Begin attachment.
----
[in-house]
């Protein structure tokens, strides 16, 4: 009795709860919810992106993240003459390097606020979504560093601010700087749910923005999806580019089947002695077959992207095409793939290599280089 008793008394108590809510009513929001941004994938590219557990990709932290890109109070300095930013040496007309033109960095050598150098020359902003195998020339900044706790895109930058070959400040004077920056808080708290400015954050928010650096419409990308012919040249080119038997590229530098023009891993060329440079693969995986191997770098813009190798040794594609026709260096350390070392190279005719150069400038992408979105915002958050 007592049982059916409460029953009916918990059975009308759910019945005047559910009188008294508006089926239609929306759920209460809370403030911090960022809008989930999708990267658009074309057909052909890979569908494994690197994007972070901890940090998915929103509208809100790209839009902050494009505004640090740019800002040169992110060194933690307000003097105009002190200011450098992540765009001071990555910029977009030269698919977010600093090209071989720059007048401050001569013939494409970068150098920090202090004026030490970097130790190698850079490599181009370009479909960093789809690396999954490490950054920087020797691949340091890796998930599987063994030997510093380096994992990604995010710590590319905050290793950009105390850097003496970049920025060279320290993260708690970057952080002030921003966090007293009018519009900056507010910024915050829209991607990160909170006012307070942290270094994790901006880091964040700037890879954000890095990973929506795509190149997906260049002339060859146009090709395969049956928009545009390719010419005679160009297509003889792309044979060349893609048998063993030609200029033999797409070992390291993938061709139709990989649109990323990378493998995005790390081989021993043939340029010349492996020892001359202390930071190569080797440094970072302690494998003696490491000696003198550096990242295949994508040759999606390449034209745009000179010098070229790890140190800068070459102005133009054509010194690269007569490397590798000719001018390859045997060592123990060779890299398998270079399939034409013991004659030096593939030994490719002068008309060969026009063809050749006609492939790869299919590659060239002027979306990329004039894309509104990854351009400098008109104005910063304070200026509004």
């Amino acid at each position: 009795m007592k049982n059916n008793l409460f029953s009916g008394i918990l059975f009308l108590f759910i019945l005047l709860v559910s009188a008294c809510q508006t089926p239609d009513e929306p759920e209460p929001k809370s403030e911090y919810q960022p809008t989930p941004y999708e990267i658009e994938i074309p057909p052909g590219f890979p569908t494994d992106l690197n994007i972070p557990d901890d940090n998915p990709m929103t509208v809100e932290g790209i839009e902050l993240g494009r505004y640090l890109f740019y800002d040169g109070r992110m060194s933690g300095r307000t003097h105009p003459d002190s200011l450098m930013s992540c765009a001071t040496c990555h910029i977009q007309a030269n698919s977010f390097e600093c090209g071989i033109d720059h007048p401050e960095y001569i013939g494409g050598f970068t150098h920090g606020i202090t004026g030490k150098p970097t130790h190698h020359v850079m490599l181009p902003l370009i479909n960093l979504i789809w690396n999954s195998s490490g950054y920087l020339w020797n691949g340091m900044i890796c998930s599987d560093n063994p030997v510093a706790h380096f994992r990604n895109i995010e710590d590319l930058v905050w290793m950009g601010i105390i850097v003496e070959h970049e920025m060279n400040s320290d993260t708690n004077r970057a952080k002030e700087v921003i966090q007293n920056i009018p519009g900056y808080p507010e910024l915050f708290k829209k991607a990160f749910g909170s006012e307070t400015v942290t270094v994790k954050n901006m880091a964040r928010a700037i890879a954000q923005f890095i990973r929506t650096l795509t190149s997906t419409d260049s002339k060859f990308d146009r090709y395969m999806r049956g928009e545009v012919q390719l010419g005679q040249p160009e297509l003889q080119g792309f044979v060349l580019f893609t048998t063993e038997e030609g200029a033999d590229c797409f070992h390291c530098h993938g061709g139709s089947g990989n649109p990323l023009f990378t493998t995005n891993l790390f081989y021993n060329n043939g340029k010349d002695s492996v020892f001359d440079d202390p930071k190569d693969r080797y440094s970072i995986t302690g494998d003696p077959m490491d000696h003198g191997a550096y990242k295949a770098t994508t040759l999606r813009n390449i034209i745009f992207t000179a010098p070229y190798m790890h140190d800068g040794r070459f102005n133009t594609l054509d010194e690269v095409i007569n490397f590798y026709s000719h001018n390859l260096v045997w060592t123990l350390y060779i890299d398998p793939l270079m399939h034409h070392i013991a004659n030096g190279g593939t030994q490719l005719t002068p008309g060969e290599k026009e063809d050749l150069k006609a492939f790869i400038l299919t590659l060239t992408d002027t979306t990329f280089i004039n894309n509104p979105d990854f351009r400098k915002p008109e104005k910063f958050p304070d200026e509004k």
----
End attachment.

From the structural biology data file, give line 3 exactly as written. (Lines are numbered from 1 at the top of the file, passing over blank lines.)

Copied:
């Amino acid at each position: 009795m007592k049982n059916n008793l409460f029953s009916g008394i918990l059975f009308l108590f759910i019945l005047l709860v559910s009188a008294c809510q508006t089926p239609d009513e929306p759920e209460p929001k809370s403030e911090y919810q960022p809008t989930p941004y999708e990267i658009e994938i074309p057909p052909g590219f890979p569908t494994d992106l690197n994007i972070p557990d901890d940090n998915p990709m929103t509208v809100e932290g790209i839009e902050l993240g494009r505004y640090l890109f740019y800002d040169g109070r992110m060194s933690g300095r307000t003097h105009p003459d002190s200011l450098m930013s992540c765009a001071t040496c990555h910029i977009q007309a030269n698919s977010f390097e600093c090209g071989i033109d720059h007048p401050e960095y001569i013939g494409g050598f970068t150098h920090g606020i202090t004026g030490k150098p970097t130790h190698h020359v850079m490599l181009p902003l370009i479909n960093l979504i789809w690396n999954s195998s490490g950054y920087l020339w020797n691949g340091m900044i890796c998930s599987d560093n063994p030997v510093a706790h380096f994992r990604n895109i995010e710590d590319l930058v905050w290793m950009g601010i105390i850097v003496e070959h970049e920025m060279n400040s320290d993260t708690n004077r970057a952080k002030e700087v921003i966090q007293n920056i009018p519009g900056y808080p507010e910024l915050f708290k829209k991607a990160f749910g909170s006012e307070t400015v942290t270094v994790k954050n901006m880091a964040r928010a700037i890879a954000q923005f890095i990973r929506t650096l795509t190149s997906t419409d260049s002339k060859f990308d146009r090709y395969m999806r049956g928009e545009v012919q390719l010419g005679q040249p160009e297509l003889q080119g792309f044979v060349l580019f893609t048998t063993e038997e030609g200029a033999d590229c797409f070992h390291c530098h993938g061709g139709s089947g990989n649109p990323l023009f990378t493998t995005n891993l790390f081989y021993n060329n043939g340029k010349d002695s492996v020892f001359d440079d202390p930071k190569d693969r080797y440094s970072i995986t302690g494998d003696p077959m490491d000696h003198g191997a550096y990242k295949a770098t994508t040759l999606r813009n390449i034209i745009f992207t000179a010098p070229y190798m790890h140190d800068g040794r070459f102005n133009t594609l054509d010194e690269v095409i007569n490397f590798y026709s000719h001018n390859l260096v045997w060592t123990l350390y060779i890299d398998p793939l270079m399939h034409h070392i013991a004659n030096g190279g593939t030994q490719l005719t002068p008309g060969e290599k026009e063809d050749l150069k006609a492939f790869i400038l299919t590659l060239t992408d002027t979306t990329f280089i004039n894309n509104p979105d990854f351009r400098k915002p008109e104005k910063f958050p304070d200026e509004k």